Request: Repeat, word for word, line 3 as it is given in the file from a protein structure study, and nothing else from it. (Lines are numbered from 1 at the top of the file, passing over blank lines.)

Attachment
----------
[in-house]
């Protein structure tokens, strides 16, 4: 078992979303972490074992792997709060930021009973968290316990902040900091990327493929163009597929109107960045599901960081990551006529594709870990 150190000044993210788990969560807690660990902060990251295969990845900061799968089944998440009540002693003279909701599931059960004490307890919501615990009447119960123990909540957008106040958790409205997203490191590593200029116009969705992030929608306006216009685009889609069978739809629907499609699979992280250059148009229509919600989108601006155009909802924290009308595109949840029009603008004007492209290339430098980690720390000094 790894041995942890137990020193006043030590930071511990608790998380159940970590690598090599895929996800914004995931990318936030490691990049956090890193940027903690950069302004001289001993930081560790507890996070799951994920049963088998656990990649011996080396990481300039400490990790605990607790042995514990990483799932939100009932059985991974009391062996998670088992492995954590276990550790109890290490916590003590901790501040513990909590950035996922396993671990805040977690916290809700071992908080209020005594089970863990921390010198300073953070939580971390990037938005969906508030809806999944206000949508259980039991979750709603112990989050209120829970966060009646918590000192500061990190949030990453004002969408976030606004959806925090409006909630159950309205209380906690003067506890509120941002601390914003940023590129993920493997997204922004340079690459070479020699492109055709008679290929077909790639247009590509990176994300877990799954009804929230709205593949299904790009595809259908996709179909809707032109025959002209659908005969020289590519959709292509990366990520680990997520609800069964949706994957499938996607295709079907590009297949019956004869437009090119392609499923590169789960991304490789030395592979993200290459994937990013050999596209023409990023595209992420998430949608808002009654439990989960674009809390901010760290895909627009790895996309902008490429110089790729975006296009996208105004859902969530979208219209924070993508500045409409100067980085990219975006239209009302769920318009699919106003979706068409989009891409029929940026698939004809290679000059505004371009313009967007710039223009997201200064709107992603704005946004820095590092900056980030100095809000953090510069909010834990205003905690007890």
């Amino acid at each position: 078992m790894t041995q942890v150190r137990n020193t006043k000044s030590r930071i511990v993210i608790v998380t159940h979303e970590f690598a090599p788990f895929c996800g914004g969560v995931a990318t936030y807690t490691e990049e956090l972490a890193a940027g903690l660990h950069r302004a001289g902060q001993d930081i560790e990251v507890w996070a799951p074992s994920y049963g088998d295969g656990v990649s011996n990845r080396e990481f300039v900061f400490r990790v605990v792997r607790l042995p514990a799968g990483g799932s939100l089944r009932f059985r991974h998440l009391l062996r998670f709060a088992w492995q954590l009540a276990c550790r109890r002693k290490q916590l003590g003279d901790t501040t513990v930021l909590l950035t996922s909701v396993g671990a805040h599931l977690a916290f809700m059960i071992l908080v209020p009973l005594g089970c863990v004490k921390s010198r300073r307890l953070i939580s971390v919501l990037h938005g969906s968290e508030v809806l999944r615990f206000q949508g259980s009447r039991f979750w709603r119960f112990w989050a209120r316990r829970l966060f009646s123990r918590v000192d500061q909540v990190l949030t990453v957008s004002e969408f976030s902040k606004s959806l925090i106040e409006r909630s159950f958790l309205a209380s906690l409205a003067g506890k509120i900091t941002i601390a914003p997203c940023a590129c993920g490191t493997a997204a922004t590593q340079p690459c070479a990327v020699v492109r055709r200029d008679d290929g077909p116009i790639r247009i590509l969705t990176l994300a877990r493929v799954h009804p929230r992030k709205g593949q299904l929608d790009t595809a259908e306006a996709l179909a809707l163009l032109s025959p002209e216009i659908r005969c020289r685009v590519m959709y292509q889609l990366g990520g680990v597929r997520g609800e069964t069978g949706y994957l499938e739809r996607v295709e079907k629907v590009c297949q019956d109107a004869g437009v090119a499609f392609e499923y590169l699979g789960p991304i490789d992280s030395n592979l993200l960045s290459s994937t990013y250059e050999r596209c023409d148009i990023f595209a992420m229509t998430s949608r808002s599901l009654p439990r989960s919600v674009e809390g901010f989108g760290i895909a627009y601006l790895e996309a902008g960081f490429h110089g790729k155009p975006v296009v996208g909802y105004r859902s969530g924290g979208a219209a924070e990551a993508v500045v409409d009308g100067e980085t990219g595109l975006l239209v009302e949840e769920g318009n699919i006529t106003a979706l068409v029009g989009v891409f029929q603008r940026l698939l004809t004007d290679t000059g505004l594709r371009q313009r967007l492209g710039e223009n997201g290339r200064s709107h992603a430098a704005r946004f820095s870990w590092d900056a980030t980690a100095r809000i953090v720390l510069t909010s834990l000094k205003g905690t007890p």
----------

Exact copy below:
């Amino acid at each position: 078992m790894t041995q942890v150190r137990n020193t006043k000044s030590r930071i511990v993210i608790v998380t159940h979303e970590f690598a090599p788990f895929c996800g914004g969560v995931a990318t936030y807690t490691e990049e956090l972490a890193a940027g903690l660990h950069r302004a001289g902060q001993d930081i560790e990251v507890w996070a799951p074992s994920y049963g088998d295969g656990v990649s011996n990845r080396e990481f300039v900061f400490r990790v605990v792997r607790l042995p514990a799968g990483g799932s939100l089944r009932f059985r991974h998440l009391l062996r998670f709060a088992w492995q954590l009540a276990c550790r109890r002693k290490q916590l003590g003279d901790t501040t513990v930021l909590l950035t996922s909701v396993g671990a805040h599931l977690a916290f809700m059960i071992l908080v209020p009973l005594g089970c863990v004490k921390s010198r300073r307890l953070i939580s971390v919501l990037h938005g969906s968290e508030v809806l999944r615990f206000q949508g259980s009447r039991f979750w709603r119960f112990w989050a209120r316990r829970l966060f009646s123990r918590v000192d500061q909540v990190l949030t990453v957008s004002e969408f976030s902040k606004s959806l925090i106040e409006r909630s159950f958790l309205a209380s906690l409205a003067g506890k509120i900091t941002i601390a914003p997203c940023a590129c993920g490191t493997a997204a922004t590593q340079p690459c070479a990327v020699v492109r055709r200029d008679d290929g077909p116009i790639r247009i590509l969705t990176l994300a877990r493929v799954h009804p929230r992030k709205g593949q299904l929608d790009t595809a259908e306006a996709l179909a809707l163009l032109s025959p002209e216009i659908r005969c020289r685009v590519m959709y292509q889609l990366g990520g680990v597929r997520g609800e069964t069978g949706y994957l499938e739809r996607v295709e079907k629907v590009c297949q019956d109107a004869g437009v090119a499609f392609e499923y590169l699979g789960p991304i490789d992280s030395n592979l993200l960045s290459s994937t990013y250059e050999r596209c023409d148009i990023f595209a992420m229509t998430s949608r808002s599901l009654p439990r989960s919600v674009e809390g901010f989108g760290i895909a627009y601006l790895e996309a902008g960081f490429h110089g790729k155009p975006v296009v996208g909802y105004r859902s969530g924290g979208a219209a924070e990551a993508v500045v409409d009308g100067e980085t990219g595109l975006l239209v009302e949840e769920g318009n699919i006529t106003a979706l068409v029009g989009v891409f029929q603008r940026l698939l004809t004007d290679t000059g505004l594709r371009q313009r967007l492209g710039e223009n997201g290339r200064s709107h992603a430098a704005r946004f820095s870990w590092d900056a980030t980690a100095r809000i953090v720390l510069t909010s834990l000094k205003g905690t007890p």